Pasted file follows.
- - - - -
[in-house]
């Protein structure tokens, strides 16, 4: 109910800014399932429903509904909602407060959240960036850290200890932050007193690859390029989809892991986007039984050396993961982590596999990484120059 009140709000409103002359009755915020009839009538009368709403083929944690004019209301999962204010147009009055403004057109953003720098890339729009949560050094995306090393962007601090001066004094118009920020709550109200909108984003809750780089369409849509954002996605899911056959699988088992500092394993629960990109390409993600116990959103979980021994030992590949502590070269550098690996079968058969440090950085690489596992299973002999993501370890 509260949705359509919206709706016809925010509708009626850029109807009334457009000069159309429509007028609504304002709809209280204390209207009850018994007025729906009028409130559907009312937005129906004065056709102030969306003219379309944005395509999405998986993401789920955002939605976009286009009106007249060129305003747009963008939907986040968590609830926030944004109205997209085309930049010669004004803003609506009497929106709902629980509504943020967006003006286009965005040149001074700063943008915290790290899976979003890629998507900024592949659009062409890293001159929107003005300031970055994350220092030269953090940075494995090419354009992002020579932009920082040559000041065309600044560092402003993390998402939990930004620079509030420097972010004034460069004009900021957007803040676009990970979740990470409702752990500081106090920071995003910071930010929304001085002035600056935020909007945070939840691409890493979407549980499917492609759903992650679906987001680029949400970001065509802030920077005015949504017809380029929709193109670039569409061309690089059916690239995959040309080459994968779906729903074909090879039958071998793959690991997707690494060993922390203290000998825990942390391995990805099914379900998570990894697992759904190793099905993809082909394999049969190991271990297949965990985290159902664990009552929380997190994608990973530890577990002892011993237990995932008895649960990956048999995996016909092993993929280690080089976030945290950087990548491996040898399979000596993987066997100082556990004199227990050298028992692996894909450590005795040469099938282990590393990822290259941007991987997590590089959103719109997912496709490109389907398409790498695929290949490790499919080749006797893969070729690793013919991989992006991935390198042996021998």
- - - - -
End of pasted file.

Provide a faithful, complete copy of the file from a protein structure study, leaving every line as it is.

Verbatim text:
[in-house]
């Protein structure tokens, strides 16, 4: 109910800014399932429903509904909602407060959240960036850290200890932050007193690859390029989809892991986007039984050396993961982590596999990484120059 009140709000409103002359009755915020009839009538009368709403083929944690004019209301999962204010147009009055403004057109953003720098890339729009949560050094995306090393962007601090001066004094118009920020709550109200909108984003809750780089369409849509954002996605899911056959699988088992500092394993629960990109390409993600116990959103979980021994030992590949502590070269550098690996079968058969440090950085690489596992299973002999993501370890 509260949705359509919206709706016809925010509708009626850029109807009334457009000069159309429509007028609504304002709809209280204390209207009850018994007025729906009028409130559907009312937005129906004065056709102030969306003219379309944005395509999405998986993401789920955002939605976009286009009106007249060129305003747009963008939907986040968590609830926030944004109205997209085309930049010669004004803003609506009497929106709902629980509504943020967006003006286009965005040149001074700063943008915290790290899976979003890629998507900024592949659009062409890293001159929107003005300031970055994350220092030269953090940075494995090419354009992002020579932009920082040559000041065309600044560092402003993390998402939990930004620079509030420097972010004034460069004009900021957007803040676009990970979740990470409702752990500081106090920071995003910071930010929304001085002035600056935020909007945070939840691409890493979407549980499917492609759903992650679906987001680029949400970001065509802030920077005015949504017809380029929709193109670039569409061309690089059916690239995959040309080459994968779906729903074909090879039958071998793959690991997707690494060993922390203290000998825990942390391995990805099914379900998570990894697992759904190793099905993809082909394999049969190991271990297949965990985290159902664990009552929380997190994608990973530890577990002892011993237990995932008895649960990956048999995996016909092993993929280690080089976030945290950087990548491996040898399979000596993987066997100082556990004199227990050298028992692996894909450590005795040469099938282990590393990822290259941007991987997590590089959103719109997912496709490109389907398409790498695929290949490790499919080749006797893969070729690793013919991989992006991935390198042996021998």